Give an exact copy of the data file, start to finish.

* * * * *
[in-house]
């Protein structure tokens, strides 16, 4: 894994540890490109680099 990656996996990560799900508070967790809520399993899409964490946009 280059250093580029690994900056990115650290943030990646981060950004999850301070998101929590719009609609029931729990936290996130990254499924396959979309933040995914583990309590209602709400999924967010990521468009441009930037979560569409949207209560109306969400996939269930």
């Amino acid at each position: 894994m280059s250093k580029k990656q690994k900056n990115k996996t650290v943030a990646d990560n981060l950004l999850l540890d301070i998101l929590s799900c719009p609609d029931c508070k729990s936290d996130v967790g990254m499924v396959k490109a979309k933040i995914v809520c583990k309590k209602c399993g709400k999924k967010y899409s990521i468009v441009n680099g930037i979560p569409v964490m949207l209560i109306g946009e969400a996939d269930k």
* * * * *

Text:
[in-house]
């Protein structure tokens, strides 16, 4: 894994540890490109680099 990656996996990560799900508070967790809520399993899409964490946009 280059250093580029690994900056990115650290943030990646981060950004999850301070998101929590719009609609029931729990936290996130990254499924396959979309933040995914583990309590209602709400999924967010990521468009441009930037979560569409949207209560109306969400996939269930």
């Amino acid at each position: 894994m280059s250093k580029k990656q690994k900056n990115k996996t650290v943030a990646d990560n981060l950004l999850l540890d301070i998101l929590s799900c719009p609609d029931c508070k729990s936290d996130v967790g990254m499924v396959k490109a979309k933040i995914v809520c583990k309590k209602c399993g709400k999924k967010y899409s990521i468009v441009n680099g930037i979560p569409v964490m949207l209560i109306g946009e969400a996939d269930k």